One useful way to save money is to advertise on social media platforms, instead of forking out the big bucks on expensive marketing methods. With the average person spending 36% more of their time on social media now the coronavirus is forcing most of us to spend much more time in our homes, this is the best time to reach out to potential customers using this medium. Platforms such as Instagram, Twitter, and Facebook provide start-ups with a great way to get the word out about their products or services, and due to the interactive nature of these sites, it’s also a useful way to reach out to your customer base and foster community around your business.

Another way to practice frugality is to use freelancers or independent contractors, instead of hiring full-time staff. This gives you access to talent that is skilled in particular areas that are useful to your business, without costing you too much in your earlier stages.

Move quickly

This one may seem obvious, but if you really want your business to be successful in its respective field, it’s important to move as fast as possible. With trends in the market changing on the daily, business-savvy entrepreneurs are always looking to fill gaps in the market whenever they arise. Therefore, in order to stay in front of the competition, it’s essential to be assertive with your vision; and to try to find funding for your start-up as fast as possible. Whether it be asking for seed-investments from friends or family, appealing to the economic development department of your local authority, or seeing what government grants are available, there are loads of ways to give your business a little help initially lifting itself off the ground.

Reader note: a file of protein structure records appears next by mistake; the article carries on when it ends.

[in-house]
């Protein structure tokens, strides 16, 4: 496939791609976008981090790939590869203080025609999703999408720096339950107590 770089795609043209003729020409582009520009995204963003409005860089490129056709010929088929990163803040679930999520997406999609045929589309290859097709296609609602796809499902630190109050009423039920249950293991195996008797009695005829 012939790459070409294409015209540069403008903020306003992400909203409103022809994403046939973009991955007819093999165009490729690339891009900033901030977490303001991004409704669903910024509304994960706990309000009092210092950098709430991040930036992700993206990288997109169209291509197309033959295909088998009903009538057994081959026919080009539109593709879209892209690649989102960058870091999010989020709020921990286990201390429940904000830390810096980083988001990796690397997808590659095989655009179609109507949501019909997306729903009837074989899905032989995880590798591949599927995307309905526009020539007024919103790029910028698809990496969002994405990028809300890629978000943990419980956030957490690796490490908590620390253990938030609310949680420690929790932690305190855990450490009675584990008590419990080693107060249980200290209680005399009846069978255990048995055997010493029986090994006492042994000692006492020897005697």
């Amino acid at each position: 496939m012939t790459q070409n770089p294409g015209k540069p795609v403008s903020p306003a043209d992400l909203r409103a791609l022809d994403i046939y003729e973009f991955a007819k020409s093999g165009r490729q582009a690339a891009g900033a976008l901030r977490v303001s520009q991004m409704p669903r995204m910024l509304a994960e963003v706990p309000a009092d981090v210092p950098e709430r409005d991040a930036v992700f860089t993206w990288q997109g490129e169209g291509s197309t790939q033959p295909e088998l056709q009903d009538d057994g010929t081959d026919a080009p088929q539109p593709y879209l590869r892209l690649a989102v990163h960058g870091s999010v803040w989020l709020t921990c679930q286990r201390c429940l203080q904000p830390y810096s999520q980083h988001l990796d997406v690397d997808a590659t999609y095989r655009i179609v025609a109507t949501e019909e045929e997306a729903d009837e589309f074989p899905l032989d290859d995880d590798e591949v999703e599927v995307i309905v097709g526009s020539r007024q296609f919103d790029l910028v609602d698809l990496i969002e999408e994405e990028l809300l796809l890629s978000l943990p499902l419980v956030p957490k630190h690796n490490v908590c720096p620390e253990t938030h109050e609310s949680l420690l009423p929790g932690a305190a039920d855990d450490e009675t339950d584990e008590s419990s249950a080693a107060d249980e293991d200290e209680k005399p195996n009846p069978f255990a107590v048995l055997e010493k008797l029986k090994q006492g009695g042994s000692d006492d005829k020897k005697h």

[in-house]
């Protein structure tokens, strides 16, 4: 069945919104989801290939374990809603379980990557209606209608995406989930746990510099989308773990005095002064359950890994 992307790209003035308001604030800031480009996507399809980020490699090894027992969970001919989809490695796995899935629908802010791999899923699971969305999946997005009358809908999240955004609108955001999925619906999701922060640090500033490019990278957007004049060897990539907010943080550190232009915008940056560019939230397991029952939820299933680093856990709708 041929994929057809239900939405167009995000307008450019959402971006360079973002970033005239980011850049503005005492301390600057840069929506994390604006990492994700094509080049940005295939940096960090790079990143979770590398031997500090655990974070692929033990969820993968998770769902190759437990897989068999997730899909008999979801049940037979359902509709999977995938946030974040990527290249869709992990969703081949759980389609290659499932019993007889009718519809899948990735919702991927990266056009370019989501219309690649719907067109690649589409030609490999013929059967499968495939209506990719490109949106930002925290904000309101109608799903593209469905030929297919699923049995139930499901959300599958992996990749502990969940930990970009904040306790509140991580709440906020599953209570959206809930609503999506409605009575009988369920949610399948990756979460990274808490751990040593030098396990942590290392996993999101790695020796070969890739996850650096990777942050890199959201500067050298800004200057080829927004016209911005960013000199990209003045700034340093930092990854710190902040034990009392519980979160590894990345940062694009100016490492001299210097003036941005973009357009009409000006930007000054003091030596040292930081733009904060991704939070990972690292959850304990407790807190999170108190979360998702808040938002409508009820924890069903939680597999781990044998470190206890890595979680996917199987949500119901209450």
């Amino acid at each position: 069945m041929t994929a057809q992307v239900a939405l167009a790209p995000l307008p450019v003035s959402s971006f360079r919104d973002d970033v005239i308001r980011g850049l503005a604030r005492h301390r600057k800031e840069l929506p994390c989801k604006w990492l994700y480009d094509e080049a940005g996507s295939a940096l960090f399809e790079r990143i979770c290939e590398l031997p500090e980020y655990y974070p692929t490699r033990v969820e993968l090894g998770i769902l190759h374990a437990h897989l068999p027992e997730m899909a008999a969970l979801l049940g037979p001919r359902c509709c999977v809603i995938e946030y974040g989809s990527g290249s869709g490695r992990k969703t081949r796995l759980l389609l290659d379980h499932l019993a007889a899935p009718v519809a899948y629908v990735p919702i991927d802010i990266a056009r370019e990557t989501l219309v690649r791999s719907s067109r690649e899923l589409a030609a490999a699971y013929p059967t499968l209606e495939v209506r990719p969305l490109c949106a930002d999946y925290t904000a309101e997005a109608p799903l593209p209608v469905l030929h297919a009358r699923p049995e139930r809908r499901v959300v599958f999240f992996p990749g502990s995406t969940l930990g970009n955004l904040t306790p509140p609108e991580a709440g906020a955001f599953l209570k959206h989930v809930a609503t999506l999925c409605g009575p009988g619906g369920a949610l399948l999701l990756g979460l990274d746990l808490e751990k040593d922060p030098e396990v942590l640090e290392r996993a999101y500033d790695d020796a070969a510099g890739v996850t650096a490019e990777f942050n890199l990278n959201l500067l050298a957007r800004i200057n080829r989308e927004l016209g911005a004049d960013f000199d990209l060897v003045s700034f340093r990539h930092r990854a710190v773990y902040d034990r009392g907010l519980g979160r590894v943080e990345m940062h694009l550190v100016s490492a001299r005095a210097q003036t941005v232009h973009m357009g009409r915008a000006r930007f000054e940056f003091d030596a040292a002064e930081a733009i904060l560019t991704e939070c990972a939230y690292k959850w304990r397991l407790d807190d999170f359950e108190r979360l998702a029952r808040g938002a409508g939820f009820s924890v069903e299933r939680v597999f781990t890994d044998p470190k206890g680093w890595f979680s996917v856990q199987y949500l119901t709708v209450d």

All things considered, despite 2020 being a blessing in disguise for start-ups in numerous different ways, propelling your business to success during a time of such social and economic instability is never going to be an easy thing. It’s important to understand that, no matter what preparations are made, newly-formed enterprises will inevitably be faced with obstacles and challenges at some point or another. For this reason, it’s important to do your research and to prepare extensively before launching. Remember, even though it’s useful to be optimistic, it’s also necessary to be realistic about your businesses chances of success.